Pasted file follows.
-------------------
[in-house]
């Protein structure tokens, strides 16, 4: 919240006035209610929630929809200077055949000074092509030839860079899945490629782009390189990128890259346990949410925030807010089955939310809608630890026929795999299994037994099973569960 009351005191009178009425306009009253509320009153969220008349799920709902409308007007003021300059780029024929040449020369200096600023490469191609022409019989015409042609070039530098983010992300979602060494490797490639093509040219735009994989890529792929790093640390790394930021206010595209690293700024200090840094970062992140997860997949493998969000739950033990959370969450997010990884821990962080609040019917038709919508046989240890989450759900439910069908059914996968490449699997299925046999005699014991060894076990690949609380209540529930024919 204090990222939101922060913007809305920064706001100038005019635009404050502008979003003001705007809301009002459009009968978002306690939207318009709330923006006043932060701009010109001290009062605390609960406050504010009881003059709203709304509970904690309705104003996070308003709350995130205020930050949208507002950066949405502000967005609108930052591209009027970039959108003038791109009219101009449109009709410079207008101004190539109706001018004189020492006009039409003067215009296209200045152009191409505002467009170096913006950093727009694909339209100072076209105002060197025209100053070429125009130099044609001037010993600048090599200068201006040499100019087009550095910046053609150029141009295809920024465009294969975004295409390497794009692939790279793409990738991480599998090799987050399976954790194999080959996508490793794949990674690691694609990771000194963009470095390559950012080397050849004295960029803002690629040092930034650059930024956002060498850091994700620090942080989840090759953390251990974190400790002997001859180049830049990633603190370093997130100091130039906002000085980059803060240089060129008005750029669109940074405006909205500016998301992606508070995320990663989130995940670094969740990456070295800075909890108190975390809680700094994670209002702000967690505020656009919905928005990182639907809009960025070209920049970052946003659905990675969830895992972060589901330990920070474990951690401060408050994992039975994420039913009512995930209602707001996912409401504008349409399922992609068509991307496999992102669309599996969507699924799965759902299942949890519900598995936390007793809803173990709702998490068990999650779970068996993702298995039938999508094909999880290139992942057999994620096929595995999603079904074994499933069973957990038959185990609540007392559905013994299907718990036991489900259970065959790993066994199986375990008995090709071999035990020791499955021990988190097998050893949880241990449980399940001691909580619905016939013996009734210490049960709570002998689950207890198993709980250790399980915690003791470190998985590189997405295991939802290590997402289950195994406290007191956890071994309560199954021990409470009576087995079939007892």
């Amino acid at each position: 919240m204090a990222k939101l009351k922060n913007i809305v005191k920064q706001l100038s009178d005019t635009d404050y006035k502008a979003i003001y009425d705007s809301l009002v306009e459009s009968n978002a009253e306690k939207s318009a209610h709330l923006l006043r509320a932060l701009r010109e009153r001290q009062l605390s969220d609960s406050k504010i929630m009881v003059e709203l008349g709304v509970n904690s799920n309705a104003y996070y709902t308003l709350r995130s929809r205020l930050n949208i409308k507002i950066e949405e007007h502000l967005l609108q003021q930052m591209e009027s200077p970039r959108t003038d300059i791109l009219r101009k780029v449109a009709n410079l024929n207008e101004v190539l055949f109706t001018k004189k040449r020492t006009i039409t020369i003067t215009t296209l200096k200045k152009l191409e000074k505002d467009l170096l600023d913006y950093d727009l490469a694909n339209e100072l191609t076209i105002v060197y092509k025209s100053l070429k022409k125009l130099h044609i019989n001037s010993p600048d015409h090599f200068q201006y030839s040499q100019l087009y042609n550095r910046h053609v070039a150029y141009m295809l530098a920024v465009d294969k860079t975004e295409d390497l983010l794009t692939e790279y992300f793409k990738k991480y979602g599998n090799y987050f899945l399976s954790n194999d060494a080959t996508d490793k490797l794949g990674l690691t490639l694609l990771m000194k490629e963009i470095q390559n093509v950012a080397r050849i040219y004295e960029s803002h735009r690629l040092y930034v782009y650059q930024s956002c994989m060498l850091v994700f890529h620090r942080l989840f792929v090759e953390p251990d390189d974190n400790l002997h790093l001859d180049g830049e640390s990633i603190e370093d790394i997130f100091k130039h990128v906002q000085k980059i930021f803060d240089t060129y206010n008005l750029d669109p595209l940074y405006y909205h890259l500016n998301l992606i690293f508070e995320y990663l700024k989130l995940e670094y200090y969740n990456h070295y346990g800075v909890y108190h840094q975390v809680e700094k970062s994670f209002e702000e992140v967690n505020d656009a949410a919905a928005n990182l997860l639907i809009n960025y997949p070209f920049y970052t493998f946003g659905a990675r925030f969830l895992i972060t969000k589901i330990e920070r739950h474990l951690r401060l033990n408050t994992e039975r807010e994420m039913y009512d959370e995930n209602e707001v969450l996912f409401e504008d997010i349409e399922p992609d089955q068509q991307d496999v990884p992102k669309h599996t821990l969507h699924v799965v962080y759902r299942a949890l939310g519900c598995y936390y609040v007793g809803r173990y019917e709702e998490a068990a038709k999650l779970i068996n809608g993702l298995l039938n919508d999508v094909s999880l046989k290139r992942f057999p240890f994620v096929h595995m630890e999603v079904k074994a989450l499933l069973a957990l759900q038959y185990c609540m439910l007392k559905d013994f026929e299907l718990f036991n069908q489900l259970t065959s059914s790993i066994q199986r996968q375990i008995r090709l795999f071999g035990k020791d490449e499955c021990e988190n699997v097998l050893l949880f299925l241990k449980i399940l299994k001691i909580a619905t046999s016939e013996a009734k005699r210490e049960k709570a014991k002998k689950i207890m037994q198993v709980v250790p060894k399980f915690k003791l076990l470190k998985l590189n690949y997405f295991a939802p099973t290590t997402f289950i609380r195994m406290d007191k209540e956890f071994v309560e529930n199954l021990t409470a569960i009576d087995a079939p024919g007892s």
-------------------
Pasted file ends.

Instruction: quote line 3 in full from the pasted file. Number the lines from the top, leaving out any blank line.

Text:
């Amino acid at each position: 919240m204090a990222k939101l009351k922060n913007i809305v005191k920064q706001l100038s009178d005019t635009d404050y006035k502008a979003i003001y009425d705007s809301l009002v306009e459009s009968n978002a009253e306690k939207s318009a209610h709330l923006l006043r509320a932060l701009r010109e009153r001290q009062l605390s969220d609960s406050k504010i929630m009881v003059e709203l008349g709304v509970n904690s799920n309705a104003y996070y709902t308003l709350r995130s929809r205020l930050n949208i409308k507002i950066e949405e007007h502000l967005l609108q003021q930052m591209e009027s200077p970039r959108t003038d300059i791109l009219r101009k780029v449109a009709n410079l024929n207008e101004v190539l055949f109706t001018k004189k040449r020492t006009i039409t020369i003067t215009t296209l200096k200045k152009l191409e000074k505002d467009l170096l600023d913006y950093d727009l490469a694909n339209e100072l191609t076209i105002v060197y092509k025209s100053l070429k022409k125009l130099h044609i019989n001037s010993p600048d015409h090599f200068q201006y030839s040499q100019l087009y042609n550095r910046h053609v070039a150029y141009m295809l530098a920024v465009d294969k860079t975004e295409d390497l983010l794009t692939e790279y992300f793409k990738k991480y979602g599998n090799y987050f899945l399976s954790n194999d060494a080959t996508d490793k490797l794949g990674l690691t490639l694609l990771m000194k490629e963009i470095q390559n093509v950012a080397r050849i040219y004295e960029s803002h735009r690629l040092y930034v782009y650059q930024s956002c994989m060498l850091v994700f890529h620090r942080l989840f792929v090759e953390p251990d390189d974190n400790l002997h790093l001859d180049g830049e640390s990633i603190e370093d790394i997130f100091k130039h990128v906002q000085k980059i930021f803060d240089t060129y206010n008005l750029d669109p595209l940074y405006y909205h890259l500016n998301l992606i690293f508070e995320y990663l700024k989130l995940e670094y200090y969740n990456h070295y346990g800075v909890y108190h840094q975390v809680e700094k970062s994670f209002e702000e992140v967690n505020d656009a949410a919905a928005n990182l997860l639907i809009n960025y997949p070209f920049y970052t493998f946003g659905a990675r925030f969830l895992i972060t969000k589901i330990e920070r739950h474990l951690r401060l033990n408050t994992e039975r807010e994420m039913y009512d959370e995930n209602e707001v969450l996912f409401e504008d997010i349409e399922p992609d089955q068509q991307d496999v990884p992102k669309h599996t821990l969507h699924v799965v962080y759902r299942a949890l939310g519900c598995y936390y609040v007793g809803r173990y019917e709702e998490a068990a038709k999650l779970i068996n809608g993702l298995l039938n919508d999508v094909s999880l046989k290139r992942f057999p240890f994620v096929h595995m630890e999603v079904k074994a989450l499933l069973a957990l759900q038959y185990c609540m439910l007392k559905d013994f026929e299907l718990f036991n069908q489900l259970t065959s059914s790993i066994q199986r996968q375990i008995r090709l795999f071999g035990k020791d490449e499955c021990e988190n699997v097998l050893l949880f299925l241990k449980i399940l299994k001691i909580a619905t046999s016939e013996a009734k005699r210490e049960k709570a014991k002998k689950i207890m037994q198993v709980v250790p060894k399980f915690k003791l076990l470190k998985l590189n690949y997405f295991a939802p099973t290590t997402f289950i609380r195994m406290d007191k209540e956890f071994v309560e529930n199954l021990t409470a569960i009576d087995a079939p024919g007892s």